[show abstract][hide abstract] ABSTRACT: Kumtagh Desert is one of the eight biggest deserts in China, but poorly investigated before our interdisciplinary study because
of the difficulty of access. In this paper, 33 representative surface sediment samples were collected from the Kumtagh Desert
and analyzed in the laboratory to obtain heavy mineral components and geochemical element contents. Results show that various
kinds of heavy minerals are present in these samples, with high levels of epidote and hornblende. Si and Al take up a large
part of chemical composition. Compared with the average composition of geochemical elements of the upper continental crust
(UCC), except Si and Ca, all elements are depleted to a certain degree; Fe, Mg, Ca, P, Ti and Mn have high correlation coefficients
in their contents. The mineral and geochemical composition of the Kumtagh Desert sediments have a similarity with that of
rocks of Altyn Tagh Mountains, and the surface sediments of the alluvial/diluvial fans around the Altyn Tagh Mountains and
that of the Taklamakan Desert, indicating that one major source of the Kumtagh Desert sediments is located in the Altyn Tagh
Mountains. Alluvial deposits and lake sediments in Aqik valley and lower reaches of Shule River are prone to be eroded and
transported by the strong northeasterly wind into the Kumtagh Desert, forming another source of the desert deposits. An A-CN-K
ternary diagram shows that a weak degree chemical weathering by the loss of Na and K occurred in these sediments, whereas
A-CNK-FM ternary diagram suggests that Fe and Mg have undergone a significant chemical differentiation. Physical weathering
processes cause easy erosion and enrichment in fine particles for mafic minerals, thus coarse desert sand particles can be
relatively depleted in Fe and Mg. The mineral and geochemical composition of sediments in arid regions experiencing less chemical
weathering are mostly affected by physical weathering.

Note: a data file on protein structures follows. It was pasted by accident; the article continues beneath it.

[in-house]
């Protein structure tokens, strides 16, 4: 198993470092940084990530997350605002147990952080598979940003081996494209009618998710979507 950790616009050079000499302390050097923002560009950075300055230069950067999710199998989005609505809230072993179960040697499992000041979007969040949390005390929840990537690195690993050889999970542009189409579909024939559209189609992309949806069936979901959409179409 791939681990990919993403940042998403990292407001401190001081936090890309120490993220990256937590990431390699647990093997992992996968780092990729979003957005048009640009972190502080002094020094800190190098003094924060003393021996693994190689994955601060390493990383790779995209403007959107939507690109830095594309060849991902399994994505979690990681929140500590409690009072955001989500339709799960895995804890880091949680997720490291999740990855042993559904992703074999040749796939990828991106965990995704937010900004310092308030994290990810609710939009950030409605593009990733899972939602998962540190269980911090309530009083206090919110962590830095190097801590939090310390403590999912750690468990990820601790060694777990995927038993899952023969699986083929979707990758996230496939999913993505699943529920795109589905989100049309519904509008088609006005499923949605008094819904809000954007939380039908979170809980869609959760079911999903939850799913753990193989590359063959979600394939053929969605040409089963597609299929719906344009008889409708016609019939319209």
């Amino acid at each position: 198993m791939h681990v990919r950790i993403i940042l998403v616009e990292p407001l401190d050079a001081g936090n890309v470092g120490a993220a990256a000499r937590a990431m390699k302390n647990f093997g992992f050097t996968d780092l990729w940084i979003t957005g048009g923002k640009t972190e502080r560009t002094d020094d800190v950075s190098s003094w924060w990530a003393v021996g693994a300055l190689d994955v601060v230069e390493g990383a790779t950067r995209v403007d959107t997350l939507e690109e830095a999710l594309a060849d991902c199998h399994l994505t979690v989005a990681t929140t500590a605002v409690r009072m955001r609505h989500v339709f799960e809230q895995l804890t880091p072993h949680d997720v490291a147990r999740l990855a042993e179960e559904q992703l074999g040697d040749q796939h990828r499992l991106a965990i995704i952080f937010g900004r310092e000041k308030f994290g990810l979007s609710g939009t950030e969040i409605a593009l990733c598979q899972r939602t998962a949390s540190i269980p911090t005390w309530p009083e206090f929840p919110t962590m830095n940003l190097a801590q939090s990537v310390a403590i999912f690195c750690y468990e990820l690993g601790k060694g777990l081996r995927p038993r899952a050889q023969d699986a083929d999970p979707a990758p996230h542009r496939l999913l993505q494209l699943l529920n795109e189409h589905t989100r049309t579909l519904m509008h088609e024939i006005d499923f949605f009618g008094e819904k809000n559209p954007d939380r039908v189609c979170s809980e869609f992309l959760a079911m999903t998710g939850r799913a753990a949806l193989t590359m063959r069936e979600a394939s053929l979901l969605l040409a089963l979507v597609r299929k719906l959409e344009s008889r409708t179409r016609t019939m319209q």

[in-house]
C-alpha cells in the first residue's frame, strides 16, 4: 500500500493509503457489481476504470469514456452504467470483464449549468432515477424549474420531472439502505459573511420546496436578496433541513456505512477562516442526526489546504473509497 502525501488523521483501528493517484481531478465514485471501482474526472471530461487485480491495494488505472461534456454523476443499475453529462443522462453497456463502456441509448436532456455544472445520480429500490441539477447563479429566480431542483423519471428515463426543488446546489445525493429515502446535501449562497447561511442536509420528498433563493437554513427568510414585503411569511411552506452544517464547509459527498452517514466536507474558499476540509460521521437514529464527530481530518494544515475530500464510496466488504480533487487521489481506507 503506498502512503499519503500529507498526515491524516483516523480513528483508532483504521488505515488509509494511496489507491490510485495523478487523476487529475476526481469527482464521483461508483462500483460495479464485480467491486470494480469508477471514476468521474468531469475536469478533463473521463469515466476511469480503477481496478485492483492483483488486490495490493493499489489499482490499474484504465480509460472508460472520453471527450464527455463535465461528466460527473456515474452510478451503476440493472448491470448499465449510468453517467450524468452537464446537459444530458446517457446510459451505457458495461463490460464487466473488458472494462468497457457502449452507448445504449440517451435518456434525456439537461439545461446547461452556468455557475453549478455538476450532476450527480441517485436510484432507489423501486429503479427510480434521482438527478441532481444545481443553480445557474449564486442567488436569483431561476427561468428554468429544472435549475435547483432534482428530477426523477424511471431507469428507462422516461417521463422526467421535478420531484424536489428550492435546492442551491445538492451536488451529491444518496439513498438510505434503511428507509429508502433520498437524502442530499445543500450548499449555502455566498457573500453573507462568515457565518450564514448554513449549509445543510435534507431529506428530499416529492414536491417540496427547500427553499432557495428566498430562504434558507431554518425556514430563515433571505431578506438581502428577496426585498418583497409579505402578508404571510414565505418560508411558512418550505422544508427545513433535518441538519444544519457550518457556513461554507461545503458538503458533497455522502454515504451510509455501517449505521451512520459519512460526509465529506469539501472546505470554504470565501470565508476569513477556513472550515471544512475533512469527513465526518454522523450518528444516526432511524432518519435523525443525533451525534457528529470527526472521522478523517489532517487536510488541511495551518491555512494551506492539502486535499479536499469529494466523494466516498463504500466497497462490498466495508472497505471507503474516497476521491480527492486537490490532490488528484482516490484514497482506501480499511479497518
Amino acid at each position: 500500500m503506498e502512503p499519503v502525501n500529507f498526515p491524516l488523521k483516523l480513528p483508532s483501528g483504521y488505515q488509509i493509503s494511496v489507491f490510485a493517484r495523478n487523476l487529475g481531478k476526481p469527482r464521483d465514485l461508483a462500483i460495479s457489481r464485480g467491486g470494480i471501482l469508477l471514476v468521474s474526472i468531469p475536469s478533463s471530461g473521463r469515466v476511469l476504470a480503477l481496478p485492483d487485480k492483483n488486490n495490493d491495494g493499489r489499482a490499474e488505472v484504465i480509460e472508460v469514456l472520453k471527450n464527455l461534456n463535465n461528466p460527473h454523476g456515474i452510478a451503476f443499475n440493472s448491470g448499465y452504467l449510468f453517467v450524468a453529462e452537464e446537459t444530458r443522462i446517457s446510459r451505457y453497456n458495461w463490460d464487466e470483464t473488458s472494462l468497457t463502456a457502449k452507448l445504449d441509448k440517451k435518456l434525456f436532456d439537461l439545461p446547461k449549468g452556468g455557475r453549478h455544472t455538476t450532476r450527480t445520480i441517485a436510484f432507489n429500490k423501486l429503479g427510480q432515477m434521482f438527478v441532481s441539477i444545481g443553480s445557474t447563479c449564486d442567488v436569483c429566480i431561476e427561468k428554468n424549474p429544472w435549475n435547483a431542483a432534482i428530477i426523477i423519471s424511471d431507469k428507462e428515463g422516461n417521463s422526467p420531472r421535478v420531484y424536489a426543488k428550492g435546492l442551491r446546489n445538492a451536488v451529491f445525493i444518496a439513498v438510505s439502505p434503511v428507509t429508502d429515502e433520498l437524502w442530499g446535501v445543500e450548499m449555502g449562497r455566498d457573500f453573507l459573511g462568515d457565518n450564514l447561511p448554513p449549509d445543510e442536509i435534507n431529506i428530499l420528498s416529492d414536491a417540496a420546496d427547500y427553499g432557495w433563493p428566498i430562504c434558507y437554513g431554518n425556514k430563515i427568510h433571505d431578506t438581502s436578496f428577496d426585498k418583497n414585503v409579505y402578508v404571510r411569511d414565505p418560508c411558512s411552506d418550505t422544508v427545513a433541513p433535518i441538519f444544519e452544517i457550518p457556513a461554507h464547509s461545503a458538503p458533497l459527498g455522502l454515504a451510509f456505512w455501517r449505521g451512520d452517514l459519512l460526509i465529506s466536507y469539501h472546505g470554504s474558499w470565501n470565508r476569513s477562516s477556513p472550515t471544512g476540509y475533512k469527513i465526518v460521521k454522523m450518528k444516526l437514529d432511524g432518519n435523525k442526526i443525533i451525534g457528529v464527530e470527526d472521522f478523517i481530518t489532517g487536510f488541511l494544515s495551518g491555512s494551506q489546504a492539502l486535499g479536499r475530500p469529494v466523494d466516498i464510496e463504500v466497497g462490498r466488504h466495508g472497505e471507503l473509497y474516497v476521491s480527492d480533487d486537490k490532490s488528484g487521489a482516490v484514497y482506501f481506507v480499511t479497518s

Keywordsminerals–geochemical elements–sediment provenance–weathering process–Kumtagh Desert
Journal of Geographical Sciences 05/2012; 21(6):1062-1076. · 0.91 Impact Factor
[show abstract][hide abstract] ABSTRACT: Thousands of Paleolithic artifacts have been recovered from Paleolithic sites in the Luonan Basin, in the upper South Luohe River of central China. Their discovery suggests that the basin was an important area for hominin settlement during the Pleistocene. However, the initial timing of this occupation and the environmental conditions for this period are still largely unknown. In addition, the sediments are not well dated and most of the artifacts lie on the surface. In an attempt to resolve these issues, a new systemic paleomagnetic analysis was carried out on the loess deposits that contain in situ stone tools. Our detailed loess–paleosol analyses of the stratigraphy of different sites in the basin and Chinese Loess Plateau shows the accumulation of the loess since at least 1.1 million years (Ma) ago. Moreover, recently discovered in situ cores, flakes and retouched stone tools in these deposits show that hominins used this region repeatedly from 0.8–0.7 Ma to 0.4–0.3 and 0.2–0.1 Ma. Pedostratigraphic analyses, magnetic susceptibility and carbon isotope analyses also indicate that these hominins lived in a subtropical to warm-temperate climate with broad-needle-leaf forest vegetation mixed with grasses.
Quaternary Research 05/2011; 76(1):142-147. · 2.20 Impact Factor
[show abstract][hide abstract] ABSTRACT: Previous palaeoclimatic studies in the northeastern Qinghai-Tibetan Plateau (NETP) during the Holocene, mainly using lake sediments, have deepened our understanding of the climatic system in this remote region. The timing and forcing mechanisms of climatic change in this region are still controversial, however. Aeolian sand and silt deposits, which are widely distributed in the NETP, can be readily dated by optically stimulated luminescence (OSL) techniques and reveal the sensitive response of the landscape to climatic change. In this study, aeolian sand and loess at six sites around Qinghai Lake were studied to reconstruct millennial-scale climatic changes during the Holocene. Multiproxy data along with 24 OSL age determinations show that low effective moisture and aeolian activity occurred at c. 13 ka, 10—9.1 ka, and 8.9—7.8 ka. Periods of greater effective moisture may have occurred at ~11 ka and 9 ka, and there is evidence for a previously undocumented wet climate at 4—3 ka. These results show that millennial-scale Holocene palaeoclimatic changes in the NETP cannot be explained simply as direct responses to changes in monsoon precipitation forced by summer insolation. We suggest that changes in effective moisture were determined by the balance between monsoon-induced rainfall and evaporation loss (mainly controlled by temperature). Thus, climatic change in the NETP may have been influenced by complex interactions between the monsoon circulation and local convection/evaporation effects, in addition to large-scale change in the Asian monsoon and the westerlies.
The Holocene 01/2011; 21(2):297-304. · 3.22 Impact Factor